We’ve been hearing it for 30 years — reduce, re-use, recycle. Most personal care brands barely get caught in the third of those ecological safety nets, but Uni is picking a fight with the industry to change all that.
It’s a cursed misfortune that plastic is cheap and abundant — the financial cost of the material doesn’t reflect the ecological impact of that shampoo bottle. A third of plastics end up in oceans or landfills. When they do, they take 450 years or so to decompose. PET plastic is most abundant, and even as scientists are making enzymes that make it possible to reduce that 450-year life span to a matter of days, it would be a lot better if we could use less, refill our bottles or recycle things properly. Uni is taking a combination of those approaches, with a brand new line of at-home consumables. With well-designed, high-quality dosing pumps to dispense the personal care products, high-quality, washable aluminum refill bottles and a mission to take those bottles in return to wash and refill them, they may be on to something.
The products themselves are high-end cosmetic products; the line includes a variety of products. There’s a hand wash with an exfoliant — basically, it feels like you’re washing your hands with fine-grit sand. As someone who spent a lot of years in workshops, it reminded me of the industrial cleaners you use to get nasty grease off your mitts, except it actually smells pleasant and it doesn’t feel as if you’ve attacked yourself with a bag of sand. The rest of the line includes a body serum (it’s lotion, I think), shampoo, conditioner and a “skin shield” body wash.
For someone who usually shops around for a $0.29 bar of soap, paying upwards of $25 for a 12.5 fl.oz (375ml) bottle of hand wash seemed a little on the steep side. You can buy the full five-bottle starter kit, which includes five dispensers, for $179. I suspect undiscerning journalists aren’t Uni’s target market; the products feature “Uni Marine Complex™; Uni’s unique combination of marine actives and ingredients with a 24-hour hydrating effect”. Supposedly, the products contain “super plants” to deliver anti-oxidants and vitamins, while being sourced ethically from environmentally sustainable resources and planet-safe ingredients. In other words; probably better for both you and the planet than that bar of soap made from industrial chemicals and a slowly deteriorating will to live.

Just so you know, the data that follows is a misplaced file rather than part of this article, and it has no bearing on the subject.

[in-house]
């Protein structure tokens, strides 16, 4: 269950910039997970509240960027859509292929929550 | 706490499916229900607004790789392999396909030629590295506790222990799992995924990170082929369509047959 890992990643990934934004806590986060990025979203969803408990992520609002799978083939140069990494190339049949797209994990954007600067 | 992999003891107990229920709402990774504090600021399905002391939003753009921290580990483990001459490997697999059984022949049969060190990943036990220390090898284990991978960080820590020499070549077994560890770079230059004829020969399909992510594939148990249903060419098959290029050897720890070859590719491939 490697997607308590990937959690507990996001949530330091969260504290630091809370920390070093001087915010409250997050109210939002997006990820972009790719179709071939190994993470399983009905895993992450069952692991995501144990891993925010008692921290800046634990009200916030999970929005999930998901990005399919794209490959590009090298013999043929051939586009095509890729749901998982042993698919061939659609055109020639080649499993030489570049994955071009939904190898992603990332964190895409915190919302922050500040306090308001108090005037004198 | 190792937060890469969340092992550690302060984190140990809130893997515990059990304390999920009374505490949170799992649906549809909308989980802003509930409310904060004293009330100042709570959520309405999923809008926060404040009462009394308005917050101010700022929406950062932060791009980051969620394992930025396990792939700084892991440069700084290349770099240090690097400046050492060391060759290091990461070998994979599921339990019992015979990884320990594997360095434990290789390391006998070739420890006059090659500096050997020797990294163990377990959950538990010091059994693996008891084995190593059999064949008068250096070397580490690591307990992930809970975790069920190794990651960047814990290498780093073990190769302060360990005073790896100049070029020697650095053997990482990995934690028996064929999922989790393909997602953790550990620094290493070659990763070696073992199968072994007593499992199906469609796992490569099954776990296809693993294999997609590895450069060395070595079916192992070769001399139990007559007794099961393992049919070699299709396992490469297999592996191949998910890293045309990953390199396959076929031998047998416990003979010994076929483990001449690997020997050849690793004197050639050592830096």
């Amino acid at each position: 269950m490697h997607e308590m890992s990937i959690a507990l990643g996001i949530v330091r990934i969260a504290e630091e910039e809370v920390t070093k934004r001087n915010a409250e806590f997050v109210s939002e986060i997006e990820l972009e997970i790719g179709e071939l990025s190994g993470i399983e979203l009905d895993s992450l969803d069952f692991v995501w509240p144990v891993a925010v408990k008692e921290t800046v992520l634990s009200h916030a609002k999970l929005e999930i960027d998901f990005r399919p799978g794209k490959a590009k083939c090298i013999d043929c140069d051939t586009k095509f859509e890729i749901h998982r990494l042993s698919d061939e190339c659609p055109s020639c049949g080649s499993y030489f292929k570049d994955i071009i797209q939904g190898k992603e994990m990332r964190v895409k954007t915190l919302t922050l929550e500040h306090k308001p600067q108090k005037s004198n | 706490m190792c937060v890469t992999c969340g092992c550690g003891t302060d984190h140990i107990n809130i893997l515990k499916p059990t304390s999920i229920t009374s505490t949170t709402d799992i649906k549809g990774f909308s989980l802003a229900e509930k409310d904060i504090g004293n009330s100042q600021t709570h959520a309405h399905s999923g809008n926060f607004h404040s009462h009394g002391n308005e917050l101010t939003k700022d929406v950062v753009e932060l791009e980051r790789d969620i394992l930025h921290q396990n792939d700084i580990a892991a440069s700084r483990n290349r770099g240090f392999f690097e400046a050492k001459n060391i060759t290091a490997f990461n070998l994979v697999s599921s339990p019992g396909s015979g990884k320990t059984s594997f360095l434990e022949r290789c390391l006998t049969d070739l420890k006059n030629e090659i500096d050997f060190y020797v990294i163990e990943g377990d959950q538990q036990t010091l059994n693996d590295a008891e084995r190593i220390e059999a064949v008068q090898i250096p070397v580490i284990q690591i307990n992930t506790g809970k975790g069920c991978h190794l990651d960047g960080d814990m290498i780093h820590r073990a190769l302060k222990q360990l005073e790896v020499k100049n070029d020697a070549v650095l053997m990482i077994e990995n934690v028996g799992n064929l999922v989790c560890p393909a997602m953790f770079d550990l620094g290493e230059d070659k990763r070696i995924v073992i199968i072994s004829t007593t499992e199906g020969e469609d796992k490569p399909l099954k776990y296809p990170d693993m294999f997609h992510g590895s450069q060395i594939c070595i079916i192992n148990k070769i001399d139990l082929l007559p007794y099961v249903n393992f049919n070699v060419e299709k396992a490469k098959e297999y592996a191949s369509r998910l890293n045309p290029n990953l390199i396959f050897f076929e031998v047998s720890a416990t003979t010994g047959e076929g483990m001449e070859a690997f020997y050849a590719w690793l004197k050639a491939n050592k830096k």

TechCrunch would be mad to let me do product reviews of skincare products, so this article is not what this is — the products are fine, I’m sure — what I am excited about, however, is that the company is taking a stab at tackling the climate and environmental impact of the CPG industry. Aluminium has a few advantages over plastic: It is perfectly recyclable when the bottles reach the end of their life span, and the sturdy bottles can be refilled and reused a number of times.
Logistics is hard for any consumer packaged goods (CPG) company — and the question becomes how a tiny startup deals with a complex supply chain not just in the product manufacturing side of things, but also the return logistics from customers.
“As a startup it is less difficult than under an existing company. As a startup, we can build the system the way that we want to from the get-go. We had to think about everything — we formulated the products to work in aluminum; we knew what we were getting into, and designed around it,” said Alexandra Keating, founder and CEO of Uni. “For startups like us, if we are lucky enough to get the right strategic funding, we will end up driving a lot of this innovation. The physical logistics was the hardest to work out; it needs to be cost-effective, it needs to work efficiently. A lot of that is very location-based. Our washing facilities, our co-packers, our labs — it’s all in New Jersey.”
The company’s founder laments the broken promises from the beauty industry.
“My research really shed light on the beauty industry’s empty promises and pledges for future change and action. Uni is the solution today; it is possible to offer safe, sustainable, style-driven body products now — we have developed them, and made it simple for consumers to make a positive impact with their choices,” said Keating.